We are faced with a multilingual reality and yet only 20% of French people are bilingual. Some multilingual people describe having a more complete and detailed view of life with a different way of thinking. Learning a language has many benefits. From a professional point of view, be proficient in English enables you to grow your career.
But what effect does learning one or more languages have on your brain?
To answer this, let's turn to the science that has provided an accurate close up of what happens inside the brain when you learn a language!
What happens in our brains when we learn a language?
When we learn a language, two areas in our brain become active. Two complementary areas: Wernicke and Broca, which allow a person to understand and speak a language.
Wernicke's and Broca's areas in the brain
Two specialists have analysed what happens inside the brain during the learning of a language, two areas are activated during this phase:
- The Wernicke area, named after the German neurologist Carl Wernicke, compartmentalises and dissociates each language, allowing the brain to understand a language.
- The Broca area (by French neurosurgeon Paul Broca) does not distinguish between languages: it is the area that allows speaking a language.
These two areas complement each other. The German neurologist made the following observation: subjects with connections in Wernicke's area spoke without having a coherent speech and vice versa.
Both areas are present in the left hemisphere, which is one of the asymmetrically processed functions in the brain. When learning a language, Wernicke's area first takes over the information before relaying it to Broca's area through the nerve fibres.
The Broca area in a child's brain
For a bilingual child, his or her brain is, from a very early age, a little different from others, particularly in the Broca area. In fact, for languages learned simultaneously, the Broca area makes no distinction, which would explain why these children have absolutely no difficulty in switching from one language to another, in the same sentence. As these two different areas are involved in a specific order, it is possible to understand a language without speaking it!
What scientists say about language learning
Scientists are unanimous in their opinion that learning several languages makes you more intelligent. The more specific areas of the brain are used, the more they will grow and strengthen. To demonstrate this fact, Ping Li, a psychologist at the University of Pennsylvania, decided to use language learning to stimulate high intellectual activity. He then analysed the brain evolution by MRI of 39 English speakers who had received Chinese vocabulary lessons for 6 weeks. These analyses revealed a neurological difference between the first and last in the Chinese class.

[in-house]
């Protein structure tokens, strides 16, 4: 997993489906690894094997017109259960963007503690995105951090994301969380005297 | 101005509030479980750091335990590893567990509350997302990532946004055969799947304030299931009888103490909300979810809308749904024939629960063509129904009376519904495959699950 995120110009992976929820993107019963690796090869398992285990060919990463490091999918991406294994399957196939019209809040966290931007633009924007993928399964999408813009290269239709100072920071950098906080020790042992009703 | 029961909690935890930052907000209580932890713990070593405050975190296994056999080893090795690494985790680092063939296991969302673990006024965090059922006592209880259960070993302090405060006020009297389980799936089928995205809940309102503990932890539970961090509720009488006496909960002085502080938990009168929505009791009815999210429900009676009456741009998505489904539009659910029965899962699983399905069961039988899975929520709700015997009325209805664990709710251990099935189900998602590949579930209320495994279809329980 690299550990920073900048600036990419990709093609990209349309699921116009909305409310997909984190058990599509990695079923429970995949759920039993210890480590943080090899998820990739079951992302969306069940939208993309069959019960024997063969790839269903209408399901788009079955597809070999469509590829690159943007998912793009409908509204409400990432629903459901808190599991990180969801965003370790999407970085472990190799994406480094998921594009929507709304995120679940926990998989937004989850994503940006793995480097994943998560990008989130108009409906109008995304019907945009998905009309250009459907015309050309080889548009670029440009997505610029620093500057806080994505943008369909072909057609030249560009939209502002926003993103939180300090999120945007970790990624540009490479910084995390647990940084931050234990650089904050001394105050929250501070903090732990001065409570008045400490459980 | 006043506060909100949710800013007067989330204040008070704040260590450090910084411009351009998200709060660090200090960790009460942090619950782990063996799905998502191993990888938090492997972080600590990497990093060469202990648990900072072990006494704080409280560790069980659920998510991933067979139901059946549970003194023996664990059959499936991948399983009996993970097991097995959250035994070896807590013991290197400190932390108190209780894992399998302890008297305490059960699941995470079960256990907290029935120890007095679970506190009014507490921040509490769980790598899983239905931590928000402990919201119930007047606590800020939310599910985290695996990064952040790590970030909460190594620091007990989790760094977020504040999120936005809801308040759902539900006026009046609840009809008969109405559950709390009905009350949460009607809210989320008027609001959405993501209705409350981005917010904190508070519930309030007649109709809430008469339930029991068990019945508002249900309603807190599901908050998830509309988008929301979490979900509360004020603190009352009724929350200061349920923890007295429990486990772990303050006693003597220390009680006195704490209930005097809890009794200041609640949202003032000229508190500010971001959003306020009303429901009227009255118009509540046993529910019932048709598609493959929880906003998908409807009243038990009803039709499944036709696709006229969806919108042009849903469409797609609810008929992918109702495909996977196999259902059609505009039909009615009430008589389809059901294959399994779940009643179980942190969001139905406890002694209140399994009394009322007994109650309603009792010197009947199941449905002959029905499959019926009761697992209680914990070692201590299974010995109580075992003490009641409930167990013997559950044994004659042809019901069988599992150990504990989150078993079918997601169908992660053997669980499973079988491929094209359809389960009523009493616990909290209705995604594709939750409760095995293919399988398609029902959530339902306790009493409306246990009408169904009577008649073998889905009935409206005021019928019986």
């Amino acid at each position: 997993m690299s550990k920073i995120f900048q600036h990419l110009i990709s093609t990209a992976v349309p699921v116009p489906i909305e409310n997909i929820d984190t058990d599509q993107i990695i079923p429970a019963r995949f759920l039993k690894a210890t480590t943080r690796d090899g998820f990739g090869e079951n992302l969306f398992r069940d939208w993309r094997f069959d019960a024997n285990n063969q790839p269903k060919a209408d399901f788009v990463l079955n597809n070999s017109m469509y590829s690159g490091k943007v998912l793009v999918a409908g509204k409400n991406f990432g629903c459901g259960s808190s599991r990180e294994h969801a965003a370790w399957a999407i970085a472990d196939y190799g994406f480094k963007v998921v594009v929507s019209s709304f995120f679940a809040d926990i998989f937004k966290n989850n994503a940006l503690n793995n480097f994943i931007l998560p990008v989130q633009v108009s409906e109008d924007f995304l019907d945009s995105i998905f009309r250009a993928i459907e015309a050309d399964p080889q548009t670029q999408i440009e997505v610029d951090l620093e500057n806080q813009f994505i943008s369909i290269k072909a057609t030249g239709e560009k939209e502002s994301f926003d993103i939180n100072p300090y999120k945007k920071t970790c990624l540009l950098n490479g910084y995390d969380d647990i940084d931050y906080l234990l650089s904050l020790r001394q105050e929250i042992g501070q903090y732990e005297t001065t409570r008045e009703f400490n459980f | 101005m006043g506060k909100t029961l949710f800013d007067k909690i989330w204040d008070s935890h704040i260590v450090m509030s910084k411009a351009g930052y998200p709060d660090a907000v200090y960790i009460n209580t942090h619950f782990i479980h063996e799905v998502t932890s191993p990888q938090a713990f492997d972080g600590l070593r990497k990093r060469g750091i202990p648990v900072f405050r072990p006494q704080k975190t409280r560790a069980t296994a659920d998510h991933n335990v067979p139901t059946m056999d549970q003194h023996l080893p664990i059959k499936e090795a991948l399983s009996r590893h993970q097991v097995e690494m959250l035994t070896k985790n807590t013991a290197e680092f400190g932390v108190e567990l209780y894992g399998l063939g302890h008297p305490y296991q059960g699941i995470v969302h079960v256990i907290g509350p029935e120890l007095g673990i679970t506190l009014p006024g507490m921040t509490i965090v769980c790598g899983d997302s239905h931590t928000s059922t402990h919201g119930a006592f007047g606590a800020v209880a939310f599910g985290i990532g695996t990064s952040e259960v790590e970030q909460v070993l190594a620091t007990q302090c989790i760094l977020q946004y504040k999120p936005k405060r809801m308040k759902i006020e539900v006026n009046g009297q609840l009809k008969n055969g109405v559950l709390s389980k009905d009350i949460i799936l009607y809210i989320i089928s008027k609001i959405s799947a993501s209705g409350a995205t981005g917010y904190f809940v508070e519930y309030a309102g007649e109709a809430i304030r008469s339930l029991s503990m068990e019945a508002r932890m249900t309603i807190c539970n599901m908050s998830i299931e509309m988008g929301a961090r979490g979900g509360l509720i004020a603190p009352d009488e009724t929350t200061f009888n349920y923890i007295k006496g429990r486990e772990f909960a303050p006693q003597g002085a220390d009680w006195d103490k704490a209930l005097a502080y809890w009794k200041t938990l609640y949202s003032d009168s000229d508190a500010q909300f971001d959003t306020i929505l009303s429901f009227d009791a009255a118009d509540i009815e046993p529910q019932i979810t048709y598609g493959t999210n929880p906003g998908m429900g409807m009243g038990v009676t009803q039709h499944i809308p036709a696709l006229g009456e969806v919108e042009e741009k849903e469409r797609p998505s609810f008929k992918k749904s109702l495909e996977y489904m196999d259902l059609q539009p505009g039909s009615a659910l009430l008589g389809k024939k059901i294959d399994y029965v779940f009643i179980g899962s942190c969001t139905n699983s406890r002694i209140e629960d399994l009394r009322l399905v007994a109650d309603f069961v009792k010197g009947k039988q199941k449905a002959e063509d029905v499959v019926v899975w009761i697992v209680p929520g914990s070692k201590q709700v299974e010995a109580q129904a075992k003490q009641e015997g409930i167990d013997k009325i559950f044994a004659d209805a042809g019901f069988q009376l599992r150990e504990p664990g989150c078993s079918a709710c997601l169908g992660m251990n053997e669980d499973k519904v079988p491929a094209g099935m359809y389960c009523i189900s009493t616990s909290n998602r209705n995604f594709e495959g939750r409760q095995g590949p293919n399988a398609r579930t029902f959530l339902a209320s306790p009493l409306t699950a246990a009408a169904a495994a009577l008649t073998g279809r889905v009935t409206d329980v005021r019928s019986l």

The more successful a student was at retaining information, the more new neurological connections were shown on the MRI. A better integrated brain network is more flexible, and more efficient... This makes learning a language even easier over time!
“The brain is much more pliable than previously thought" .Ping Li
Learning a second language
A similar study, conducted in 2012, indicates that when learning a second language, the cortical thickness on the volume of the hippocampus increases considerably: physical transformation!
Grey matter and white matter (myelin) then increases. This is because grey matter is a strategic area of the brain, where most information is processed. By training regularly to practice another language, it becomes much denser and helps us to be more intelligent. White matter is a fatty substance covering the axons. Its role is to pass messages between neurons.
When learning a language, information therefore travels much faster, passing information through the neural network even faster than a monolingual person.
Learning a foreign language without being bilingual then develops the brain's grey matter, boosts speed within the neurological network and, overall, leads to a complete restructuring of the brain.
Translating this impact into our daily lives.
In addition, learning a new language changes our daily lives In a globalised world, multilingualism helps children and future generations to cope with a constantly changing society. The benefits are many and often learning to speak more than one language improves decision-making skills. Reasoning is faster and prioritising ideas is easier. Similarly, multitasking is facilitated, as are other cognitive skills, such as :
- consistency in completing a task
It would also have a real anti-ageing effect on the brain, intensifying its ability to generate, delay, as well as combat severe mental diseases, such as Alzheimer's.